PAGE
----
Many years later... January 17, 2007, it was my first day in my new job as a piggery farm worker in Queensland. Strict biosecurity was implemented there, requiring the farm staff to take off and leave all their street/house clothes and undies in the shower room’s ‘dirty area’, then enter and take a 10- minute shower in a small cubicle (which was located in the middle of the shower room), and put on their farm overalls in the ‘clean area’ before proceeding to work. Of course there were separate decontamination rooms for every gender.

That summer morning, there were three of us—Filipino guys who were about to take a shower. Honestly, we were literally shocked to see our Australian workmates—who, after greeting us, took all their clothes and undies off, and waited on the queue while chatting to us. We—the new Filipino workers were, at that moment, like the Biblical Adam who were covering our valuable ‘possessions’ with one of our hands, and blushing. I didn’t know the reason why our face had reddened that time—probably because we still weren’t use to this kind of showering routine yet or maybe because we had seen the uncovered ‘snakes’ of those locals dangling in front of us! It was really a funny, memorable conversation when we got back to our accommodation that afternoon!

Three months later, the decontamination routine eventually became a normal thing to us, no covering, and no blushing even if the ‘brown snakes’ were everywhere. Work performance became more important especially when the first job evaluation came.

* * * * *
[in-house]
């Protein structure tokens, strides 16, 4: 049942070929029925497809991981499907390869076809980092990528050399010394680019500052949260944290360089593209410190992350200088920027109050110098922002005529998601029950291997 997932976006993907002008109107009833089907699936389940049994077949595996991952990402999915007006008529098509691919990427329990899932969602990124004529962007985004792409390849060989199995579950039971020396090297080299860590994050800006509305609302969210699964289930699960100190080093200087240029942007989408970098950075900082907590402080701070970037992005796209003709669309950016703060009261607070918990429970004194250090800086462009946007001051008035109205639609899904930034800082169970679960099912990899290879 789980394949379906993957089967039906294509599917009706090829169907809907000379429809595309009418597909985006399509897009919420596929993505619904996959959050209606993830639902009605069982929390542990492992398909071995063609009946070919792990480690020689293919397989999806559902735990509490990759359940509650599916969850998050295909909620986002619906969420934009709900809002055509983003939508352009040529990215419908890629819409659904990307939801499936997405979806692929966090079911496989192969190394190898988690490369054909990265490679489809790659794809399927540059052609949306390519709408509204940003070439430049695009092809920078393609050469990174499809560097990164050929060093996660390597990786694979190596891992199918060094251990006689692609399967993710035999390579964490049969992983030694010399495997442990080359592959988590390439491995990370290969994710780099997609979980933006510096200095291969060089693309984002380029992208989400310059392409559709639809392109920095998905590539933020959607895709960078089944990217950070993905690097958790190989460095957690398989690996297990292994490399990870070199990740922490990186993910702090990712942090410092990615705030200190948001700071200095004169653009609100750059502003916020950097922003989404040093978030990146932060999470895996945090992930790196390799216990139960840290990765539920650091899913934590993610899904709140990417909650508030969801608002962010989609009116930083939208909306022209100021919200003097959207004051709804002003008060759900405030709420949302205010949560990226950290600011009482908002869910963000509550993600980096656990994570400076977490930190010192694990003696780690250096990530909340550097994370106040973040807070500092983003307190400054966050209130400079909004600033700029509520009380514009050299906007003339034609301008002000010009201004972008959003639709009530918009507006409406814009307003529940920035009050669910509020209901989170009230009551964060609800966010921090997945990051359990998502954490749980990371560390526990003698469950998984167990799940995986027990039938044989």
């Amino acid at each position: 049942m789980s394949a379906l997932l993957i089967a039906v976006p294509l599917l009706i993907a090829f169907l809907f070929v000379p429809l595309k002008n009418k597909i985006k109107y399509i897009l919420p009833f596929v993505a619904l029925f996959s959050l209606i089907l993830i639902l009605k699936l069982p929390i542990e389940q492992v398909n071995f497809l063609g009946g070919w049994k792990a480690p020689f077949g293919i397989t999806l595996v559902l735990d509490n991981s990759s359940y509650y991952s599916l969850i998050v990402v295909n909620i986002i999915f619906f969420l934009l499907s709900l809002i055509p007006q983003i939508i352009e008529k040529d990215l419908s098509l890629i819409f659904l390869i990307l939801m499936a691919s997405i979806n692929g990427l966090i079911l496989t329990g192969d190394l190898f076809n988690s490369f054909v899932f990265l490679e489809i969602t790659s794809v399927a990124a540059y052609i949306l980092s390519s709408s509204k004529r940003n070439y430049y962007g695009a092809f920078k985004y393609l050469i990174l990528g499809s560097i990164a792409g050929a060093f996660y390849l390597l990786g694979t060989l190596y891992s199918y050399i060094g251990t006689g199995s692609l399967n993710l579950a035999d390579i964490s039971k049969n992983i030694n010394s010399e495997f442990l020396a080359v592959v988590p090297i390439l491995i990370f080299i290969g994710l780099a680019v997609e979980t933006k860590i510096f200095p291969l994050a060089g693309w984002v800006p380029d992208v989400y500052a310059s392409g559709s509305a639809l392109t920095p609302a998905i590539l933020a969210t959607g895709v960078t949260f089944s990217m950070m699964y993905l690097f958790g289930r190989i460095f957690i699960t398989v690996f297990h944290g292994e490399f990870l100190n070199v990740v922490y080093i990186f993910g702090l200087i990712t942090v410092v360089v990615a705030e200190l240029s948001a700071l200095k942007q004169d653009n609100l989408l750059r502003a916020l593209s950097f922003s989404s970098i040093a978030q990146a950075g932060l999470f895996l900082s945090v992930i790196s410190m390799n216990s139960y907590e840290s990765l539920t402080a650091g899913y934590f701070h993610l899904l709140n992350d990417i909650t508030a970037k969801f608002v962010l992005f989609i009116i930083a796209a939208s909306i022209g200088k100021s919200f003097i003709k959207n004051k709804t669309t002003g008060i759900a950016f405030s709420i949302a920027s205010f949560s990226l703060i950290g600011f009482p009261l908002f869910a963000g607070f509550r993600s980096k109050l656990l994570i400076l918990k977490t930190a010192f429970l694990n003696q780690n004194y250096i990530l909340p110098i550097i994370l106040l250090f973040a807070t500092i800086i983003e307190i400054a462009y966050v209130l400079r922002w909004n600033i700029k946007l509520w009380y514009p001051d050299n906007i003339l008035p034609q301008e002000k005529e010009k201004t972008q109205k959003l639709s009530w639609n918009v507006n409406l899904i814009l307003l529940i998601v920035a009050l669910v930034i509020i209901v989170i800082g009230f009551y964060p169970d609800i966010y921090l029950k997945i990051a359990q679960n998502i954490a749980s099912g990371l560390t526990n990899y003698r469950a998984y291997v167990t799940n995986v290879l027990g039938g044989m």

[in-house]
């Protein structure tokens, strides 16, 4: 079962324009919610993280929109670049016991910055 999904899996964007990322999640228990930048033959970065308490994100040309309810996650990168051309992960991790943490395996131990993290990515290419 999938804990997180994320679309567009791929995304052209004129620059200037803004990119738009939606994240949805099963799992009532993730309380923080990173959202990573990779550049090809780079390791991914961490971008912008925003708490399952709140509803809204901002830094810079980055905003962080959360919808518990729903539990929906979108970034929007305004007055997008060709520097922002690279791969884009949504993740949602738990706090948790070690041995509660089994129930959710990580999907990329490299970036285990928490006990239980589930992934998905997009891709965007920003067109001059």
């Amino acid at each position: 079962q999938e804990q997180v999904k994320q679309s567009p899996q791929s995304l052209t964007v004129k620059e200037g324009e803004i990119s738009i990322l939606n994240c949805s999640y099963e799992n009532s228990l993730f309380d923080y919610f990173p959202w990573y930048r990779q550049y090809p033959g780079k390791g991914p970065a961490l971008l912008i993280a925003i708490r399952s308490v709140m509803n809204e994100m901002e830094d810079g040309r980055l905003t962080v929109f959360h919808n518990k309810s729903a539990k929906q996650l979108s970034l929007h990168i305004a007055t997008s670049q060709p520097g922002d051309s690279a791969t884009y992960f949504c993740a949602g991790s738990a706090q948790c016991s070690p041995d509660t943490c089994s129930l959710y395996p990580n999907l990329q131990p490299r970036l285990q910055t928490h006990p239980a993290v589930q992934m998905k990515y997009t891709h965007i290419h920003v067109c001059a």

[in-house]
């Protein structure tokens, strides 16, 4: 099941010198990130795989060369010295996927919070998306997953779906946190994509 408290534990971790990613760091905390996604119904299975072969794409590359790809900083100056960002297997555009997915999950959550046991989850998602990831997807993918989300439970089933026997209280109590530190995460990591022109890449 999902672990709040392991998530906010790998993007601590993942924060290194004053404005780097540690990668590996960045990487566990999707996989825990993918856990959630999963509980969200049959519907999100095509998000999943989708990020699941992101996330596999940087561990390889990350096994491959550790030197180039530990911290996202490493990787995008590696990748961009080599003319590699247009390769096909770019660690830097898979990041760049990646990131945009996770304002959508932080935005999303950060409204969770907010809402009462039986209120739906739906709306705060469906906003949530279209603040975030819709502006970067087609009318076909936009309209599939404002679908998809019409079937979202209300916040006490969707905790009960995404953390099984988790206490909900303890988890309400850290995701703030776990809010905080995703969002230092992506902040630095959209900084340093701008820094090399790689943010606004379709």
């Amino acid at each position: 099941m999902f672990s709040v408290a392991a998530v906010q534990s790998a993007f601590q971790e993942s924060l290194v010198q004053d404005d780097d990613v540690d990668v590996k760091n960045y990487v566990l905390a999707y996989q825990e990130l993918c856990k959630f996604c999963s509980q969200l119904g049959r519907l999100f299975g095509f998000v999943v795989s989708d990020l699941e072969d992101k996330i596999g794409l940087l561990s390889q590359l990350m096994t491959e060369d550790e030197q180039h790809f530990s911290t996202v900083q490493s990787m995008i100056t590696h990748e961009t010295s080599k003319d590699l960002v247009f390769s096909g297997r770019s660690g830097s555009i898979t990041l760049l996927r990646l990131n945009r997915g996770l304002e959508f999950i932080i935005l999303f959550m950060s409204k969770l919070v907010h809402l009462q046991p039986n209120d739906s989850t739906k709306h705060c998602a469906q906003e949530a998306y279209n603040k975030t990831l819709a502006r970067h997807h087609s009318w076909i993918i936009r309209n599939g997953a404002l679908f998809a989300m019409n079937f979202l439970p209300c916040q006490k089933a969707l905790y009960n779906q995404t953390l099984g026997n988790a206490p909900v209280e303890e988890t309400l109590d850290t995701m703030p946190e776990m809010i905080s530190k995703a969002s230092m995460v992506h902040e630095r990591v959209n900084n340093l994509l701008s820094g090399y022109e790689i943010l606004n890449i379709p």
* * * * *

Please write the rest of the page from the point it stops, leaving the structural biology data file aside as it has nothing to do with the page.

Being trained as a technical person in the Philippines, the daily piggery routine was very exhausting for me. Of all the new Filipino workers, I was the one who, the superiors said, had the slowest pace at work! I was even told to work quickly and not ‘properly’—because I was very particular with the details that time. I became the subject of mockery, and was rated very unsatisfactory under the ‘Knowledge of the Job’ category.

The next morning, when we were having our smoko in the farm’s lunch room two of my workmates (who were natives in town) ridiculously asked me, “Hey RJ... How would you insult a Filipino guy back in the Philippines?

Tell him that that he is UNcircumcised!” I instantly said without even thinking.

The locals immediately blushed, and had a fake smile.

Instantaneously, I remembered that both of them were ‘uncut’. Well, seven out of our ten local workmates were pisot. And in this country, I think, this is not an issue at all.

*tuli- a Filipino word for a circumcised boy or man.
**pisot- a Hiligaynon term for an uncircumcised boy or man.